Jason Allen, who teaches middle school-aged children in Atlanta, noted that even as teachers and students have worked to adapt to remote learning, the system “is not always perfect.” But the alternative, without PPE or suitable tactics to combat the spread of COVID-19, places educators and school staff at a high risk.
“A lot of those educators have been exposed to the virus,” Allen told COURIER. “Several of them have lost loved ones because they are the only person in their household to have to go into a classroom. I’ve also had colleagues who have died from COVID-19; social workers, bus drivers have passed away and they are intricate parts of education and are truly first-line workers.”
Allen isn’t the only one who is concerned either. Many teachers, backed by teachers’ unions, have said they refuse to go back to in-person instruction until the virus is under control or better safety measures have been put in place.
More than 530 teachers died of COVID-19 last year, according to data compiled by the American Federation of Teachers, and shared with the Washington Post.
Under the previous administration, many were asked to return to the classroom without supplies like PPE, hand sanitizer, or cleaning supplies to keep themselves safe. Some teachers even resorted to creating their own makeshift barriers to reduce spread in their classrooms.
Elizabeth Davis, president of the Washington Teachers’ Union and a 40-year veteran in Washington, DC, schools, noted that some of her colleagues were asked to return to schools that simply did not have the proper infrastructure to reopen safely. For instance, many DC schools need updates to their ventilation systems, which public health experts say play a key role in rapid spread of the virus.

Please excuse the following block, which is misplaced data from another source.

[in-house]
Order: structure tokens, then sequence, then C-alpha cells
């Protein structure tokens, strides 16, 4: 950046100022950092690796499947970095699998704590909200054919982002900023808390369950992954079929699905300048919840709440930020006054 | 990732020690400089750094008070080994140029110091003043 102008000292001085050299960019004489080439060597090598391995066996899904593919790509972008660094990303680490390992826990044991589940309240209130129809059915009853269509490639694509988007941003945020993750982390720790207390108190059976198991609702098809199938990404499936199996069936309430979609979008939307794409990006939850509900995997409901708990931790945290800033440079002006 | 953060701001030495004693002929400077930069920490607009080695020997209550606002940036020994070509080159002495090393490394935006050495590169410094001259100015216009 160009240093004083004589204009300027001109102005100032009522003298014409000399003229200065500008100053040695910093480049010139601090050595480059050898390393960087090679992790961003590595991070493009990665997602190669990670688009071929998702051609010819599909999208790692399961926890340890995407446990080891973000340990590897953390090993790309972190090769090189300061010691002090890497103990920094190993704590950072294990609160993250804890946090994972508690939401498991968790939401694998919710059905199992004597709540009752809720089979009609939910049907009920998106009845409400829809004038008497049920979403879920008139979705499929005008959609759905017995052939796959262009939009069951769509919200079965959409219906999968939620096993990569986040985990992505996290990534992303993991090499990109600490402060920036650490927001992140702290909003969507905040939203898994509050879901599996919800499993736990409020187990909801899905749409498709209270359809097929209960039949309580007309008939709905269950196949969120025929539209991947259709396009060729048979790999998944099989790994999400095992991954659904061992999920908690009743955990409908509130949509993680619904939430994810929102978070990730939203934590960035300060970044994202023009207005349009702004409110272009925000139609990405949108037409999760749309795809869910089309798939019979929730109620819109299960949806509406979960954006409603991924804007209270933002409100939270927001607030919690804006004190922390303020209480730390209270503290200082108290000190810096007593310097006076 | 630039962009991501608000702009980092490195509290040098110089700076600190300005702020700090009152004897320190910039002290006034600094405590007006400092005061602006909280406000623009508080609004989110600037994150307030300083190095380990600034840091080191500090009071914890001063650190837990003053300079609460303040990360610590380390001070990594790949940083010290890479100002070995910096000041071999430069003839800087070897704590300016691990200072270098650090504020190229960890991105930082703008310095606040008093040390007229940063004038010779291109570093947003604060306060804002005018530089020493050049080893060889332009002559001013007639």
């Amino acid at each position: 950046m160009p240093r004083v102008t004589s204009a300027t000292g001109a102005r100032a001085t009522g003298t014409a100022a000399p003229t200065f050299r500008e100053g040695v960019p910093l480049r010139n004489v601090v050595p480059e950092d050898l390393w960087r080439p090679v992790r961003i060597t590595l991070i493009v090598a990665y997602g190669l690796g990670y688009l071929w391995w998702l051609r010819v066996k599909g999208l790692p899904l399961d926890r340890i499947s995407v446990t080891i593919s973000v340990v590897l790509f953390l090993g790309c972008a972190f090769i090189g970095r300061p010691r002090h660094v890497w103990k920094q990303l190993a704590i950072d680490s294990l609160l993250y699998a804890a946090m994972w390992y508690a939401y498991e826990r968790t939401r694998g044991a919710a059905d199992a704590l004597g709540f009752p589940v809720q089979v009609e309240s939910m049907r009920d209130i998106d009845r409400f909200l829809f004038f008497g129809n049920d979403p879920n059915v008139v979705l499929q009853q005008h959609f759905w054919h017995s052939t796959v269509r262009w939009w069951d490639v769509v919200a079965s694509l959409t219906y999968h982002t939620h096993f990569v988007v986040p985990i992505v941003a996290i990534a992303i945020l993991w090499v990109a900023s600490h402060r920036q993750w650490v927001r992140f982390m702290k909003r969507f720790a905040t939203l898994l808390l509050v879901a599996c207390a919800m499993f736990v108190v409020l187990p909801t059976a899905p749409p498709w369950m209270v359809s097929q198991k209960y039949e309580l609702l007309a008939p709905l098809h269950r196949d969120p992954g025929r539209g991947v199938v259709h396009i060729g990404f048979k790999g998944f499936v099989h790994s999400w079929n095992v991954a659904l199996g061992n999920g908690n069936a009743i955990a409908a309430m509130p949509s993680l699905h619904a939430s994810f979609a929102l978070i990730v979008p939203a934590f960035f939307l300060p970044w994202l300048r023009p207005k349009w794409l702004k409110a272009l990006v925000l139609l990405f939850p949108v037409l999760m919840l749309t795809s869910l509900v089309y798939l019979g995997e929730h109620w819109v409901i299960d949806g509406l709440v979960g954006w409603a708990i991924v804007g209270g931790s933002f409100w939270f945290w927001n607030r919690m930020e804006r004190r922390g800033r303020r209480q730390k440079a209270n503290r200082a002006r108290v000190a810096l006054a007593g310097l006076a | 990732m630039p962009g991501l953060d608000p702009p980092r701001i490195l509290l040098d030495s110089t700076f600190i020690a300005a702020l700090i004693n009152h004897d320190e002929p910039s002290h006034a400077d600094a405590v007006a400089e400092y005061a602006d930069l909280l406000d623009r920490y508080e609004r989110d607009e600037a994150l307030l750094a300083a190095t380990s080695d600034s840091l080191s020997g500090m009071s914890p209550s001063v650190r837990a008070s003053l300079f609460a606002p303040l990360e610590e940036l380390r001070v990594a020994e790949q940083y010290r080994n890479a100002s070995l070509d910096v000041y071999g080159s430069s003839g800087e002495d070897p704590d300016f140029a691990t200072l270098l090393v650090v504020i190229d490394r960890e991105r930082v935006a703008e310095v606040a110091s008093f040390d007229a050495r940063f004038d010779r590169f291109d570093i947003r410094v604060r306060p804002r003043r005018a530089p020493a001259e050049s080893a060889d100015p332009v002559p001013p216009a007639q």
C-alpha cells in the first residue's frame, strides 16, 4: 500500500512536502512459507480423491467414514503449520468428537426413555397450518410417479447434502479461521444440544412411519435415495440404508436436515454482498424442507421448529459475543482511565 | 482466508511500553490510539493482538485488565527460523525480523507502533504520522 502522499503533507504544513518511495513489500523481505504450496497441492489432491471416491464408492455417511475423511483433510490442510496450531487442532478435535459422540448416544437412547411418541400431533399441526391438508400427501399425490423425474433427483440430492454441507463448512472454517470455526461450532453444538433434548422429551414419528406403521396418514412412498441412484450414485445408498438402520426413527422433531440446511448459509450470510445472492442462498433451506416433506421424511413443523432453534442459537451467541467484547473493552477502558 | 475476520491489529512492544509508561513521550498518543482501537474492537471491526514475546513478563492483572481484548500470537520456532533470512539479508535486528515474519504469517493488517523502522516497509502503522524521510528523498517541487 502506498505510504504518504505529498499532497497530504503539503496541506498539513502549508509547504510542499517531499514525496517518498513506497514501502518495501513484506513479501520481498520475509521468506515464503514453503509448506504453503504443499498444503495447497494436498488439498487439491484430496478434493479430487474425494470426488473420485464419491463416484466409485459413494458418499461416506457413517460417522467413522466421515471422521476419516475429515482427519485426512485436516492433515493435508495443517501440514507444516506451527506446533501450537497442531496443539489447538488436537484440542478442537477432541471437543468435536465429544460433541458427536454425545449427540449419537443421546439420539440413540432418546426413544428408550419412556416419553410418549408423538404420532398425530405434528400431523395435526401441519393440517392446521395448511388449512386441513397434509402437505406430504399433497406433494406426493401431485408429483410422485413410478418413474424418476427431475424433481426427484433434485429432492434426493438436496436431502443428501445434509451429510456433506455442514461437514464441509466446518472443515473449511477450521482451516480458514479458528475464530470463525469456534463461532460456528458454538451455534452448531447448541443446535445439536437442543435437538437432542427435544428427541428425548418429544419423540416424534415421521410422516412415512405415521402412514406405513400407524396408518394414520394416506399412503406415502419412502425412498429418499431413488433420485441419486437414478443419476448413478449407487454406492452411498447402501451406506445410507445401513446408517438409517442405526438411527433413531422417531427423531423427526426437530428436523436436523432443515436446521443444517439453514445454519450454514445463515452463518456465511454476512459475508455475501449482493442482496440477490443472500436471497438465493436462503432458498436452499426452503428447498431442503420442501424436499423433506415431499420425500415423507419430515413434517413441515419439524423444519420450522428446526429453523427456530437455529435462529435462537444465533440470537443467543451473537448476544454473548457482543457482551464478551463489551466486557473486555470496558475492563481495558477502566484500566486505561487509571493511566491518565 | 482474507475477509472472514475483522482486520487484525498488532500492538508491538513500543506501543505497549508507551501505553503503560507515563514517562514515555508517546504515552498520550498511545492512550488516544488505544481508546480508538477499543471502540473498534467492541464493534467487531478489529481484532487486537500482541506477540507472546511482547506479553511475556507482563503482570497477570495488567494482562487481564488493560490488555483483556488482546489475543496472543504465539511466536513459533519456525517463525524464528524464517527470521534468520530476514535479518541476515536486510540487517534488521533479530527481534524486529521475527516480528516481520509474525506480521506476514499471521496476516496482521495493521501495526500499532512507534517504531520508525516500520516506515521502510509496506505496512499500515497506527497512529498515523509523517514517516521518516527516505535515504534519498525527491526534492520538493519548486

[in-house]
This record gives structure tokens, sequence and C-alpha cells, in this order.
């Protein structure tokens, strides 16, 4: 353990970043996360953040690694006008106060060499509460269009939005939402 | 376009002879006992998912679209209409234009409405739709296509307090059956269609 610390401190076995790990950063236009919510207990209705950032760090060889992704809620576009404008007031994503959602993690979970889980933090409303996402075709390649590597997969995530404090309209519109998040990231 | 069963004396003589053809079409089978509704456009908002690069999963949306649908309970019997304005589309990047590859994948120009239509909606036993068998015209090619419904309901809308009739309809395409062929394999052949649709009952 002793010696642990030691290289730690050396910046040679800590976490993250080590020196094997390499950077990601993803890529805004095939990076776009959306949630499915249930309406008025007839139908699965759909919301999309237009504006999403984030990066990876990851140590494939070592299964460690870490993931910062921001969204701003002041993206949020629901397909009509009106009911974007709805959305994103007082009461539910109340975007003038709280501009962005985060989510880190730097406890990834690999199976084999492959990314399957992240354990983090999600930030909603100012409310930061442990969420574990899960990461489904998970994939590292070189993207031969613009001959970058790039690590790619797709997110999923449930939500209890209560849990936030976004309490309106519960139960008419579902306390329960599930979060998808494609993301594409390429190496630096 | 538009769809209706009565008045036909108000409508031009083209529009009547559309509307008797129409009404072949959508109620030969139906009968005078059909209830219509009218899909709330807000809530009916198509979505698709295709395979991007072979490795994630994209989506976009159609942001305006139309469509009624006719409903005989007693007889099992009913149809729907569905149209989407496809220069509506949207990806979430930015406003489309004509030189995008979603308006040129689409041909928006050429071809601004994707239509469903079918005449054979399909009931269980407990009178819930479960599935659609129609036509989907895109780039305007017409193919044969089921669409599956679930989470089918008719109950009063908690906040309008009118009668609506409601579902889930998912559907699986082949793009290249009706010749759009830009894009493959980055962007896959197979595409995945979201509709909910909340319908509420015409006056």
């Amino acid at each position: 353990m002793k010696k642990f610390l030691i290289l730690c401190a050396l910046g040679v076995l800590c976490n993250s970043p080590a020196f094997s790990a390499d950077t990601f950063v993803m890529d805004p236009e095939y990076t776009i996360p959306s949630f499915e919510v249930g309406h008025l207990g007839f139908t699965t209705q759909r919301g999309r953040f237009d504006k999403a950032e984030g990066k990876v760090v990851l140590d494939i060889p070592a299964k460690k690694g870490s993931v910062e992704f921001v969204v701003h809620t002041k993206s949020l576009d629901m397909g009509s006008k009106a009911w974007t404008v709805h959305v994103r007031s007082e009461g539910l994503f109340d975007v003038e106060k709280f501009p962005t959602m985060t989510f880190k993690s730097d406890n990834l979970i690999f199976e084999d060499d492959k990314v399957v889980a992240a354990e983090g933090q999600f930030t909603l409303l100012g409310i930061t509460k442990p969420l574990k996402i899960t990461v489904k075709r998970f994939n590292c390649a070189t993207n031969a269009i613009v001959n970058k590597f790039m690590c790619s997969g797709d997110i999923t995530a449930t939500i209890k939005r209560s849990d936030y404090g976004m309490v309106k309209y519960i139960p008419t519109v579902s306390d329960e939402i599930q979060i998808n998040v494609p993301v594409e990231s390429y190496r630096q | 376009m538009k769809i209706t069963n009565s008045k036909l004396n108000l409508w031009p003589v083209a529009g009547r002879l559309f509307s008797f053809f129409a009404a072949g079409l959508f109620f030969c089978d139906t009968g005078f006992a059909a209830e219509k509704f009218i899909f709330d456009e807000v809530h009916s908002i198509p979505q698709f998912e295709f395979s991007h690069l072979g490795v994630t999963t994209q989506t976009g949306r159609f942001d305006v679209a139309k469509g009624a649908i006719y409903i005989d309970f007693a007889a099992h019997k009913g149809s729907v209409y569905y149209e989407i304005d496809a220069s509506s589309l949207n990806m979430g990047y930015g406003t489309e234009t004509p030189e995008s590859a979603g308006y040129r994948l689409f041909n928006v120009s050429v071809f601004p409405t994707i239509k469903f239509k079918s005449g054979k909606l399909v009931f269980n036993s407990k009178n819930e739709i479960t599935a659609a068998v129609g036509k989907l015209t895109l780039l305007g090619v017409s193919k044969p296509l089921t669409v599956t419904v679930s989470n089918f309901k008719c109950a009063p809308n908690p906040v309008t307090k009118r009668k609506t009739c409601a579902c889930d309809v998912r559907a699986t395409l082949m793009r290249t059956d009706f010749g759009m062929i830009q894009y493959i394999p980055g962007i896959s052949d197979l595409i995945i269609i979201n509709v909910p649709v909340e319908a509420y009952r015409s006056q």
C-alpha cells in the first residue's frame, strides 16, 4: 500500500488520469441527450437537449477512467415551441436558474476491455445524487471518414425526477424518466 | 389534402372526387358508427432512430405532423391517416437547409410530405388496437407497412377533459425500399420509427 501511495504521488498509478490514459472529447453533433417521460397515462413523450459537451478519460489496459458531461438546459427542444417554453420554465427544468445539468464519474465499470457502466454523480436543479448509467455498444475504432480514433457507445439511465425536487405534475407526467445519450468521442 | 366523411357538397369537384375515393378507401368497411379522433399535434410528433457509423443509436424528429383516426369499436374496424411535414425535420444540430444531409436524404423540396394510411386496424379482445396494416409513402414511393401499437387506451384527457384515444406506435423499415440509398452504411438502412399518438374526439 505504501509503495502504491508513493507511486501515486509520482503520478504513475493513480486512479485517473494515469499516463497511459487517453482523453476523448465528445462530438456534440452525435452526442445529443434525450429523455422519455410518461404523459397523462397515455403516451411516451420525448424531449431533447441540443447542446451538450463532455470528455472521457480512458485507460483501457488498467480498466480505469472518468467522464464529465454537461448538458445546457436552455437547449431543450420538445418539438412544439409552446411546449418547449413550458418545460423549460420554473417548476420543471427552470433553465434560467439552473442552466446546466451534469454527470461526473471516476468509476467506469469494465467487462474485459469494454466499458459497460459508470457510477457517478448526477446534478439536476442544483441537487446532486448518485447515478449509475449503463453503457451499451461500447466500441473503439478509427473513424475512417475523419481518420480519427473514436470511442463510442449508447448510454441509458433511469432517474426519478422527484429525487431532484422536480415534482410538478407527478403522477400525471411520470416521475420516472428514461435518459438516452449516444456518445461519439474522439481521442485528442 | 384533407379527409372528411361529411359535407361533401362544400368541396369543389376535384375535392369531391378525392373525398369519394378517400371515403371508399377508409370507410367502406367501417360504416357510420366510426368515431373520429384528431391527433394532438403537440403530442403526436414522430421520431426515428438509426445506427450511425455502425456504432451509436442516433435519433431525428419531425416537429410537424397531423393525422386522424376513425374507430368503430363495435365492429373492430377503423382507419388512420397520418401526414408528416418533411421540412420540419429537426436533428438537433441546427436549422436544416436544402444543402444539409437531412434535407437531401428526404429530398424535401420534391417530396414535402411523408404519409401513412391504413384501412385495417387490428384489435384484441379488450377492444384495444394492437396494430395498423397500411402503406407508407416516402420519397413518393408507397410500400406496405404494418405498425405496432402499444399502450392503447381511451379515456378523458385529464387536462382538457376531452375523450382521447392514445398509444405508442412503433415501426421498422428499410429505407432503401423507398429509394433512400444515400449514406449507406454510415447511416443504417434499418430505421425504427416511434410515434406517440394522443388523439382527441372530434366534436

Davis said that, in her view, getting teachers and students back to school relies in large part on funding.
“I am so delighted that [Biden] is pushing funding to help reopen schools,” Davis said in an interview last week. “I was really concerned about our reopening plans because we’re reopening in just two weeks and we have teachers who would be called back for in-person teaching not having access to the vaccine and not having appropriate PPE at each school.”
At the beginning of the 2020-2021 school year, many teachers took to social media to show their inadequate supplies. Some educators were given shower curtains to put around their desks, and others were allocated just one bottle of hand sanitizer for a whole class. Educators and students ran into further problems when it came to accessing the internet and educational devices like laptops.
That’s why Biden and many advocates are pushing for a return to in-person instruction, though with proper safety measures in place. Remote learning has proven disproportionately difficult for students of color and students in rural communities, where internet access is unreliable. This additional barrier has further widened the educational gap between student demographics. The same is true for students with disabilities, for whom remote learning is unsustainable or simply ineffective.
“Funding needs to be available to fix the pre-existing problems in our school infrastructure,” Allen said.
Biden has vowed to find the safest ways to reopen schools.
“We can do it,” Biden pledged in a speech earlier this month, “If we give school districts, communities, and states the clear guidance they need as well as the resources they will need that they cannot afford right now because of the economic crisis we are in.”